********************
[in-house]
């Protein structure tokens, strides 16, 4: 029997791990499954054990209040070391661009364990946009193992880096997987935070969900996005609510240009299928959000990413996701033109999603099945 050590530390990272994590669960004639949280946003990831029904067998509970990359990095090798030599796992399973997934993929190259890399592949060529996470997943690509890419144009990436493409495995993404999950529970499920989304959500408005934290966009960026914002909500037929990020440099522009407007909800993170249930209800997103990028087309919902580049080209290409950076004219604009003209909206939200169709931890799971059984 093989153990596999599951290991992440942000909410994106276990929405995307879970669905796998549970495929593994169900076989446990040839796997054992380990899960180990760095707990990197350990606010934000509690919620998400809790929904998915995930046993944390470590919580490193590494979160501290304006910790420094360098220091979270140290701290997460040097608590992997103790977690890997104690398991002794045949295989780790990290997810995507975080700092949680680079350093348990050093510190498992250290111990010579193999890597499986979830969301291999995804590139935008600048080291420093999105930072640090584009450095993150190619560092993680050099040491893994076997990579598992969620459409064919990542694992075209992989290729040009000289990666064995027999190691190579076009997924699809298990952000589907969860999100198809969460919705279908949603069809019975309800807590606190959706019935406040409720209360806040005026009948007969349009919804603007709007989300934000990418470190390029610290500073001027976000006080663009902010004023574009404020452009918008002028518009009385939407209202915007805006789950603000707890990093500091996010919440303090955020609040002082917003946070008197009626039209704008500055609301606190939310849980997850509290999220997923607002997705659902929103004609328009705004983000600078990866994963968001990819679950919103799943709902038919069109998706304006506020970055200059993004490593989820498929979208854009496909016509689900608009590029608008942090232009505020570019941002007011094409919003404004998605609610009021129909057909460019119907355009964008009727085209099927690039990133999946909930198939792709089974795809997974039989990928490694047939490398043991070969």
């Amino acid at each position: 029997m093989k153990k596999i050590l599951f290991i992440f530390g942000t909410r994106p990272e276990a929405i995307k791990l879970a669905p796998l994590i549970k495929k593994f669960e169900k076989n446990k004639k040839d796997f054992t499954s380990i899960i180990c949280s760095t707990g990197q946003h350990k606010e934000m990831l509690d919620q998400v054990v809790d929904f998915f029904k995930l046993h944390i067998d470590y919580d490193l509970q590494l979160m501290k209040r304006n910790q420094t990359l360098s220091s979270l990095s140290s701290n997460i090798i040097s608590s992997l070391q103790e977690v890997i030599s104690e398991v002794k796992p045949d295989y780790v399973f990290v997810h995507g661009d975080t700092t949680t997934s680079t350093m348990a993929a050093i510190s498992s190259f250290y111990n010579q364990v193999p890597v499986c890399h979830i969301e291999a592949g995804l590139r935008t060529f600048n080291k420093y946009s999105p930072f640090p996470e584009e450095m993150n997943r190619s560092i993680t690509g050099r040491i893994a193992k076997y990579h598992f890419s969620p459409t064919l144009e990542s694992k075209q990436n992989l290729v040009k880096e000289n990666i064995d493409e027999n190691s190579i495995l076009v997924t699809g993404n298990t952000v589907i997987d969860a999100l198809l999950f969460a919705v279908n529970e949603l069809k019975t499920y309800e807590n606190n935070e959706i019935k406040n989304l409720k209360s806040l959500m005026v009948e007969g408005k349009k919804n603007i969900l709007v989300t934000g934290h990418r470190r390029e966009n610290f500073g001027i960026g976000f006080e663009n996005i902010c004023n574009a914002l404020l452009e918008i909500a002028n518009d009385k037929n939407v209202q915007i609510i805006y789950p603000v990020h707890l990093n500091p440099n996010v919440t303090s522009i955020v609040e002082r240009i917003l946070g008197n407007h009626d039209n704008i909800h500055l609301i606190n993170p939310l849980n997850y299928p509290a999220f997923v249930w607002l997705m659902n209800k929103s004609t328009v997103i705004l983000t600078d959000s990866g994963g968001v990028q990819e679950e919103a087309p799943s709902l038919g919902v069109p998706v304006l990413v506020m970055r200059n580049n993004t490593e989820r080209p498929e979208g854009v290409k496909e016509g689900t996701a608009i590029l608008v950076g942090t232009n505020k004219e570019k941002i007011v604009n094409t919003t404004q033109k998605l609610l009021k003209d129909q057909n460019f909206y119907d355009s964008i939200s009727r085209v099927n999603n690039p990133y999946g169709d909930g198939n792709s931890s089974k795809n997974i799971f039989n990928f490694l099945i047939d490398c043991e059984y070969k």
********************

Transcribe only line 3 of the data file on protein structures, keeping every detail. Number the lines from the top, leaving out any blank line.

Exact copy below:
């Amino acid at each position: 029997m093989k153990k596999i050590l599951f290991i992440f530390g942000t909410r994106p990272e276990a929405i995307k791990l879970a669905p796998l994590i549970k495929k593994f669960e169900k076989n446990k004639k040839d796997f054992t499954s380990i899960i180990c949280s760095t707990g990197q946003h350990k606010e934000m990831l509690d919620q998400v054990v809790d929904f998915f029904k995930l046993h944390i067998d470590y919580d490193l509970q590494l979160m501290k209040r304006n910790q420094t990359l360098s220091s979270l990095s140290s701290n997460i090798i040097s608590s992997l070391q103790e977690v890997i030599s104690e398991v002794k796992p045949d295989y780790v399973f990290v997810h995507g661009d975080t700092t949680t997934s680079t350093m348990a993929a050093i510190s498992s190259f250290y111990n010579q364990v193999p890597v499986c890399h979830i969301e291999a592949g995804l590139r935008t060529f600048n080291k420093y946009s999105p930072f640090p996470e584009e450095m993150n997943r190619s560092i993680t690509g050099r040491i893994a193992k076997y990579h598992f890419s969620p459409t064919l144009e990542s694992k075209q990436n992989l290729v040009k880096e000289n990666i064995d493409e027999n190691s190579i495995l076009v997924t699809g993404n298990t952000v589907i997987d969860a999100l198809l999950f969460a919705v279908n529970e949603l069809k019975t499920y309800e807590n606190n935070e959706i019935k406040n989304l409720k209360s806040l959500m005026v009948e007969g408005k349009k919804n603007i969900l709007v989300t934000g934290h990418r470190r390029e966009n610290f500073g001027i960026g976000f006080e663009n996005i902010c004023n574009a914002l404020l452009e918008i909500a002028n518009d009385k037929n939407v209202q915007i609510i805006y789950p603000v990020h707890l990093n500091p440099n996010v919440t303090s522009i955020v609040e002082r240009i917003l946070g008197n407007h009626d039209n704008i909800h500055l609301i606190n993170p939310l849980n997850y299928p509290a999220f997923v249930w607002l997705m659902n209800k929103s004609t328009v997103i705004l983000t600078d959000s990866g994963g968001v990028q990819e679950e919103a087309p799943s709902l038919g919902v069109p998706v304006l990413v506020m970055r200059n580049n993004t490593e989820r080209p498929e979208g854009v290409k496909e016509g689900t996701a608009i590029l608008v950076g942090t232009n505020k004219e570019k941002i007011v604009n094409t919003t404004q033109k998605l609610l009021k003209d129909q057909n460019f909206y119907d355009s964008i939200s009727r085209v099927n999603n690039p990133y999946g169709d909930g198939n792709s931890s089974k795809n997974i799971f039989n990928f490694l099945i047939d490398c043991e059984y070969k």